Before the pandemic, the girls could say, "I want to be in school; I want an education," Musho says. In rural areas of Kenya, she has received reports of families who didn't have internet for distance learning and decided to marry their daughters off. The parents may have been motivated by the bride price they would receive in an arranged marriage, she says. Igoye says she has heard reports of similar arrangements in Uganda, where the family often receives cattle in exchange for giving a daughter in marriage.

Sex work, home violence, female genital mutilation

There is more bad news about the way the pandemic has affected the lives of girls.

As poverty has worsened during lockdowns, Igoye says she has knowledge of parents who encouraged their daughters to trade sex for money.

"During lockdown, it was often children who were responsible for taking care of the parents," she says. When the pandemic shut down employment for parents, children would try to sell goods on the streets. "And some mothers would send their girl children to 'go bring sugar.' It meant you go and have sex for money to feed the family," she explains, drawing from her firsthand work to stop the trafficking of children for sex work.

The pandemic is also likely leading to more instances of female genital mutilation, says Musho.

This genital cutting is a coming-of-age ritual in many countries, typically performed under age 15. In a previous NPR article on this practice, Christina Pallitto, scientist at the World Health Organization's Department of Reproductive Health and Research, said, "There are no benefits, only health risks. It's a way of controlling female sexuality. You're damaging healthy tissue and altering it in ways that may be permanent, for no medical reason."

While progress had been made in reducing FGM with various community-based programs, the pandemic interrupted these efforts.

"We are losing ground in the fight to end female genital mutilation, with dire consequences for millions of girls where the practice is most prevalent," said Nankali Maksud, UNICEF senior adviser, prevention of harmful practices, in a statement issued early this year.

"When girls are not able to access vital services, schools and community networks, their risk of female genital mutilation significantly increases – threatening their health, education and future."

Home life was also disruptive for both girls and boys, noted in a study by researchers in Singapore. Girls and boys were exposed to more gender-based violence between adults at home, likely due to stress from increased poverty and school closures and less access to social services. In Peru, girls in a community program called Kusi Kawsay created a music video to bring attention to the surge in domestic violence.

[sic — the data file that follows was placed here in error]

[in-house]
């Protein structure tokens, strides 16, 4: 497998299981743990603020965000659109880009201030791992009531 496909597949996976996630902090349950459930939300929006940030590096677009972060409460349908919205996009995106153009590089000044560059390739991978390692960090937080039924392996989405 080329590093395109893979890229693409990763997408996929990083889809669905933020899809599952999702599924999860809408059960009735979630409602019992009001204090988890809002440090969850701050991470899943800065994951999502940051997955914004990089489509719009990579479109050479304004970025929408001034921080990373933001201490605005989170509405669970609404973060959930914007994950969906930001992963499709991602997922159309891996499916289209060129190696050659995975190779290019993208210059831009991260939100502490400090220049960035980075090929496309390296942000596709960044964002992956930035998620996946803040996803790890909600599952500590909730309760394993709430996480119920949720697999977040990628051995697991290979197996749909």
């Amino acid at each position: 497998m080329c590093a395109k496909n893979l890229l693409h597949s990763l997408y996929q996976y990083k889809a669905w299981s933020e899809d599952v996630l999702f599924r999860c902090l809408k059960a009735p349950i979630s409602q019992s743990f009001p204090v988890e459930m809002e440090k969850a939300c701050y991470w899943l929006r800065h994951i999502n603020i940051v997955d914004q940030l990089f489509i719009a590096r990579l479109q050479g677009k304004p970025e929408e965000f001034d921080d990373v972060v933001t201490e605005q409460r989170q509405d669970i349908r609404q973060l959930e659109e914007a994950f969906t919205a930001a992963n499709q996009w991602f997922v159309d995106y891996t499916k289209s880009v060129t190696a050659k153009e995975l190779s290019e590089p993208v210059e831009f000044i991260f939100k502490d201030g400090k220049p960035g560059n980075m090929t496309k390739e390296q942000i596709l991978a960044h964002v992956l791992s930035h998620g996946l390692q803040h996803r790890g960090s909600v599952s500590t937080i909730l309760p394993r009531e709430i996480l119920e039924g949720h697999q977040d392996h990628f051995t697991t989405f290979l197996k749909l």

Such community-based girls organizations also have been working to reduce the gender-based obstacles that girls faced, helping them stay connected to school by providing devices for distance learning during the pandemic, said Tammy Tibbetts of She's the First, which builds coalitions of community-based girl organizations across East and West Africa, Latin America and South Asia.

Can the world still be hopeful about the future of girls?

The message of 2022 is very different from the heady optimism when the Day of the Girl was born.

Reflecting on the many ways that the progress for girls has not only stalled but been set back, Morse of the United Nations Foundation says: "The common thread is that girls always endure the worst outcomes of social and economic stress because they lack political and social power, and they're denied the means of securing political, social and economic power. They are denied control over their time, their bodies and their futures and thus control over their fates. It's a disaster for girls, but the truth is, it's not great for the world, either."

It doesn't have to be this way, Morse adds.

"We almost never ask girls what they want or need," she says. "And when we do, we don't listen. We need to listen to what girls want. They have reasonable and powerful ideas. And the things they're asking for — safer communities, safer schools, education, a chance to write their own stories — would benefit boys, too."

Back in 2020, Morse advised that the world needed to "put women and girls at the center of efforts to recover from COVID-19." That did not happen, she says, and now we're facing the consequences.

Still, she hasn't lost heart: "When you work on gender equality, you can never give up hope!"

Sheila Mulrooney Eldred is a freelance health journalist in Minneapolis. On Twitter: @milepostmedia.

Copyright 2022 NPR. To see more, visit https://www.npr.org.